The figure shows a bar graph comparing the prevalence of the primary threats to biodiversity in the modern 2018 study and the 2005 Venter et al. study. In the top right corner, a legend indicates that white bars represent data from 2005, which included 488 species total, and black bars represent data from 2018, which included 814 species total. The x-axis shows the biodiversity threats, including habitat loss, introduced species, over-exploitation, pollution, native species interactions, natural causes, and current climate change. For each threat category, a pair of historical and modern bars are shown, with the exception of current climate change, which only has a bar for 2018. The y-axis is labeled “percentage of at-risk species,” and ranges from 0 to 90, increasing at increments of 10. For modern data, habitat loss is the most prevalent threat, affecting 81.8% of species, followed by natural causes, over-exploitation and introduced species, which all affected roughly 45-50% of species. Pollution and native species interactions (affecting 35.1% and 27.2% of species respectively) were moderate threats, while climate change was the lowest, affecting only 13.3%. For the 2005 Venter et al. data, habitat loss was also the most significant threat and was slightly more prevalent than it is today, affecting 83.8% of species. Native species interactions were also slightly higher in the 2005 study than the 2018 study, though not enough to be significant. All other threats were higher in the modern study, though introduced species and natural causes were the only categories that increased with statistical significance.
Fig 1. Percentage of at-risk species in Canada that were impacted by the six primary threats to biodiversity, comparing modern data from December 2018 and data recorded by Venter et al. in June 2005. The modern threat of climate change is also included, though there is no corresponding 2005 record. N represents the number of species (n=488 in 2005, n=814 in 2018).

The analysis comparing threats to species with multiple COSEWIC status reports found an average increase from 2.5 to 3.5 threats per species in newer reports. The prevalence of many threats also increased significantly over time, including a 27.6% increase in introduced species, a 13.3% increase in over-exploitation, and a 10.1% increase in pollution. Mentions of the threat of climate change also increased from 11.7% in the oldest reports to 49.5% in the newest reports.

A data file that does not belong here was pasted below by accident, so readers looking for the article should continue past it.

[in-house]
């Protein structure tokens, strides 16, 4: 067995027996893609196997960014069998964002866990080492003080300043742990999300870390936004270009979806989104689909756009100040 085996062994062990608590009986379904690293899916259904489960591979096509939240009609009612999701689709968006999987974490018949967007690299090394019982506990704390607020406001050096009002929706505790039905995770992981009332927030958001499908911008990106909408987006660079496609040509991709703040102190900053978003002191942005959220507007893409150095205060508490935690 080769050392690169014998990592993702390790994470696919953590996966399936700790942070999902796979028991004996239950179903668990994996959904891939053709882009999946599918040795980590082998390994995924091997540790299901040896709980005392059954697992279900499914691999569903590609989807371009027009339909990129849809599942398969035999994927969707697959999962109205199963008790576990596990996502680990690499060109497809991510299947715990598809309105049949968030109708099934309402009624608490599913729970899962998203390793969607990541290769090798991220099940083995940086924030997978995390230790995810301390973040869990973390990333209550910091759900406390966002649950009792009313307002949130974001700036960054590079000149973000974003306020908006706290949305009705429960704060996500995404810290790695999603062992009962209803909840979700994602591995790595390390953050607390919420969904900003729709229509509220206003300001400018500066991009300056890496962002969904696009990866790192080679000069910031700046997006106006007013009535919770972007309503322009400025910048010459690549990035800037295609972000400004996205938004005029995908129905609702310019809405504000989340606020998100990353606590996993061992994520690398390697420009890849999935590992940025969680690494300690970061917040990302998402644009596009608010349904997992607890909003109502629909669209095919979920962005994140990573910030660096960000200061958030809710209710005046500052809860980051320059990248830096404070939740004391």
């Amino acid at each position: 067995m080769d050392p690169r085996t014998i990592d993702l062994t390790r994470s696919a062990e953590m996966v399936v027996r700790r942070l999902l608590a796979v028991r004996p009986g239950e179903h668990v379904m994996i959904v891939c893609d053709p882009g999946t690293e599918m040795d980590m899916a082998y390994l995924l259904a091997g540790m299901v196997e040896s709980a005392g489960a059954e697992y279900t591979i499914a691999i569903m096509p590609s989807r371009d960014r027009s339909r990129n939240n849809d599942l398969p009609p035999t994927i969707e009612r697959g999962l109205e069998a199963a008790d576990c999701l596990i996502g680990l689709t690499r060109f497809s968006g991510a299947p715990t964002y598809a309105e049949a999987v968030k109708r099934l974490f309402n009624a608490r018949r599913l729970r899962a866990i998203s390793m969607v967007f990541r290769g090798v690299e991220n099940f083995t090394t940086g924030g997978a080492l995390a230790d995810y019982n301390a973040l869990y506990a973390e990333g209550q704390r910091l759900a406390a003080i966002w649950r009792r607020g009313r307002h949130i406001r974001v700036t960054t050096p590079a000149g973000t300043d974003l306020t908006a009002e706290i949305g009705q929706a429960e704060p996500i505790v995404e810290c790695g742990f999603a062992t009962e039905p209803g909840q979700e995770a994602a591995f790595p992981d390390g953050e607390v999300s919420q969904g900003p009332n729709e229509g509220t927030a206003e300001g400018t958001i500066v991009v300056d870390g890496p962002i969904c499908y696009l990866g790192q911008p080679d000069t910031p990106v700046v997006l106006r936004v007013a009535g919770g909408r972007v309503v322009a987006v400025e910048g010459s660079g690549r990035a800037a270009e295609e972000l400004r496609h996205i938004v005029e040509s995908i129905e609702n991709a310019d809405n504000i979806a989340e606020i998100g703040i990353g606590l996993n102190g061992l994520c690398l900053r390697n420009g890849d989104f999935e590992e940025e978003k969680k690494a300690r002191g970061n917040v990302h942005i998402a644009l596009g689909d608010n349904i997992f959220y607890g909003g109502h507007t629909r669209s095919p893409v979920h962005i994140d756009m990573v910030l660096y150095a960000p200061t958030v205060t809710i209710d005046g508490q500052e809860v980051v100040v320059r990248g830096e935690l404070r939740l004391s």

Why is this study important? This study reveals that threats to biodiversity continue to increase today, despite protections that have been put in place. In particular, the threat of introduced species has increased significantly in recent years, reflecting rises in globalization and human-environmental interactions. Overall, researchers were surprised by the relatively low percentage of species currently impacted by climate change (13.3%), as this topic has gained so much global attention. The authors suggested the unexplained increase in death by natural causes compared to the Venter et al. report may actually account for impacts from climate change, as climate change has increased the severity of storms, droughts, and other weather events worldwide.

The big picture: This study emphasizes the importance of wildlife conservation, in Canada and all over the world. On-going threats such as habitat loss, pollution and overexploitation continue to impact hundreds of species in Canada, so it is likely that stricter protections are needed to enact effective change. Additionally, this study indicates that climate change is among the most significant threats to biodiversity and is projected to continue increasing in prevalence in the future. Although it was not considered to be one of the six primary threats by Venter et al. in 2005, it should definitely be recognized as one today.

Citation: Woo-Durand, C., Matte, J.-M., Cuddihy, G., McGourdji, C. L., Venter, O., & Grant, J. W. A. (2020). Increasing importance of climate change and other threats to at-risk species in Canada. Environmental Reviews, 28(4), 449–456.